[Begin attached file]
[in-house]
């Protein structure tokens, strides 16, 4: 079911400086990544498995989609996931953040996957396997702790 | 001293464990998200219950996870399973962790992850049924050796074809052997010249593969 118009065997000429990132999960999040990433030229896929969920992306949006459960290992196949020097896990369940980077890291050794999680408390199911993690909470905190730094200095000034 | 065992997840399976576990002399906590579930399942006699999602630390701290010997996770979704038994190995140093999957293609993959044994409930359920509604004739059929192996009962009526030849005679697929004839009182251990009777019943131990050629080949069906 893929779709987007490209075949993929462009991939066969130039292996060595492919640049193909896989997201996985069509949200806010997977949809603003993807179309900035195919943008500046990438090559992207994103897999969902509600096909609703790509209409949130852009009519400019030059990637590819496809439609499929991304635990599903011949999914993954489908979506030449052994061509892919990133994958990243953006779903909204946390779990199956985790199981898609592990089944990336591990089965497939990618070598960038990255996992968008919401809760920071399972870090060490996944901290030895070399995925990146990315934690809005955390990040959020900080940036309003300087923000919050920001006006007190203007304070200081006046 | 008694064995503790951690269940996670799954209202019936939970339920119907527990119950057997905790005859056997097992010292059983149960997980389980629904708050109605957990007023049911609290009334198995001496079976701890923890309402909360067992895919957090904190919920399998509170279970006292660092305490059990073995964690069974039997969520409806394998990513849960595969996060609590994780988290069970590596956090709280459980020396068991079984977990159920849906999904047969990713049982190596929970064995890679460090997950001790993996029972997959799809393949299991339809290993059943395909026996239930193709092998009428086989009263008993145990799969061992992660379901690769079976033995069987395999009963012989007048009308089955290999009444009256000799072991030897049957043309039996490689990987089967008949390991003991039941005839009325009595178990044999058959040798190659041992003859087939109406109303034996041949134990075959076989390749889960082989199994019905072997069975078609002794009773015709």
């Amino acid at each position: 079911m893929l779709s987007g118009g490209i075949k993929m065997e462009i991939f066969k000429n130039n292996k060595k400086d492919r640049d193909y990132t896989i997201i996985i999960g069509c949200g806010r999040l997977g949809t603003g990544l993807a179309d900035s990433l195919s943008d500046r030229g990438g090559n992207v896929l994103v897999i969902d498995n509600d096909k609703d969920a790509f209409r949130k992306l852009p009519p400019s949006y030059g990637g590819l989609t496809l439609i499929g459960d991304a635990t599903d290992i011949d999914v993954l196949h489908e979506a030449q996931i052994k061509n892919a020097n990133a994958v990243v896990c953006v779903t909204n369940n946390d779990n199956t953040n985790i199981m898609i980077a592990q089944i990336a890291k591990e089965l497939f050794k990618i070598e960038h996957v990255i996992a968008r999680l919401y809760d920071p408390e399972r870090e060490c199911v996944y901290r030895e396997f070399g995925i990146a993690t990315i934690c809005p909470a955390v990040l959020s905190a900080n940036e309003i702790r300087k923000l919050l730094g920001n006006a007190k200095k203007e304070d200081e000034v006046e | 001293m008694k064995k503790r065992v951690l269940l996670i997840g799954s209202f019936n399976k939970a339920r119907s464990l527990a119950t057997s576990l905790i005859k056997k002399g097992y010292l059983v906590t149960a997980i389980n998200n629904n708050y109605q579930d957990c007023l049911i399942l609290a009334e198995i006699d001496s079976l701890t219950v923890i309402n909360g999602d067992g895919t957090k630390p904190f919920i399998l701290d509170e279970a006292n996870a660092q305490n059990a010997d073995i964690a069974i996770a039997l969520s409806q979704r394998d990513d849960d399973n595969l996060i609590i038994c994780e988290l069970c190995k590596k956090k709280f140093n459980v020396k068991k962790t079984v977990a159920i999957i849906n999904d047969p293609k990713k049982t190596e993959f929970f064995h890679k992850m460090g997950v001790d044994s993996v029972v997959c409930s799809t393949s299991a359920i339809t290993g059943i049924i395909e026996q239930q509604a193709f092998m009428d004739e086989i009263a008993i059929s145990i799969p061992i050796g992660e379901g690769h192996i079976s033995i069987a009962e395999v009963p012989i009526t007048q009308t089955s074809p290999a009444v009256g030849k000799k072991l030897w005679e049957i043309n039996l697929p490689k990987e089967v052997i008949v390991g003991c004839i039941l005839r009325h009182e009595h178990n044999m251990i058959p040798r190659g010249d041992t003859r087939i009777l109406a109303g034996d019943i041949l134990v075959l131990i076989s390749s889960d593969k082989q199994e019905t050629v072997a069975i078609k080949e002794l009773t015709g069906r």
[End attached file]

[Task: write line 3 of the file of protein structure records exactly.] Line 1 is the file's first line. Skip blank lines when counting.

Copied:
């Amino acid at each position: 079911m893929l779709s987007g118009g490209i075949k993929m065997e462009i991939f066969k000429n130039n292996k060595k400086d492919r640049d193909y990132t896989i997201i996985i999960g069509c949200g806010r999040l997977g949809t603003g990544l993807a179309d900035s990433l195919s943008d500046r030229g990438g090559n992207v896929l994103v897999i969902d498995n509600d096909k609703d969920a790509f209409r949130k992306l852009p009519p400019s949006y030059g990637g590819l989609t496809l439609i499929g459960d991304a635990t599903d290992i011949d999914v993954l196949h489908e979506a030449q996931i052994k061509n892919a020097n990133a994958v990243v896990c953006v779903t909204n369940n946390d779990n199956t953040n985790i199981m898609i980077a592990q089944i990336a890291k591990e089965l497939f050794k990618i070598e960038h996957v990255i996992a968008r999680l919401y809760d920071p408390e399972r870090e060490c199911v996944y901290r030895e396997f070399g995925i990146a993690t990315i934690c809005p909470a955390v990040l959020s905190a900080n940036e309003i702790r300087k923000l919050l730094g920001n006006a007190k200095k203007e304070d200081e000034v006046e | 001293m008694k064995k503790r065992v951690l269940l996670i997840g799954s209202f019936n399976k939970a339920r119907s464990l527990a119950t057997s576990l905790i005859k056997k002399g097992y010292l059983v906590t149960a997980i389980n998200n629904n708050y109605q579930d957990c007023l049911i399942l609290a009334e198995i006699d001496s079976l701890t219950v923890i309402n909360g999602d067992g895919t957090k630390p904190f919920i399998l701290d509170e279970a006292n996870a660092q305490n059990a010997d073995i964690a069974i996770a039997l969520s409806q979704r394998d990513d849960d399973n595969l996060i609590i038994c994780e988290l069970c190995k590596k956090k709280f140093n459980v020396k068991k962790t079984v977990a159920i999957i849906n999904d047969p293609k990713k049982t190596e993959f929970f064995h890679k992850m460090g997950v001790d044994s993996v029972v997959c409930s799809t393949s299991a359920i339809t290993g059943i049924i395909e026996q239930q509604a193709f092998m009428d004739e086989i009263a008993i059929s145990i799969p061992i050796g992660e379901g690769h192996i079976s033995i069987a009962e395999v009963p012989i009526t007048q009308t089955s074809p290999a009444v009256g030849k000799k072991l030897w005679e049957i043309n039996l697929p490689k990987e089967v052997i008949v390991g003991c004839i039941l005839r009325h009182e009595h178990n044999m251990i058959p040798r190659g010249d041992t003859r087939i009777l109406a109303g034996d019943i041949l134990v075959l131990i076989s390749s889960d593969k082989q199994e019905t050629v072997a069975i078609k080949e002794l009773t015709g069906r």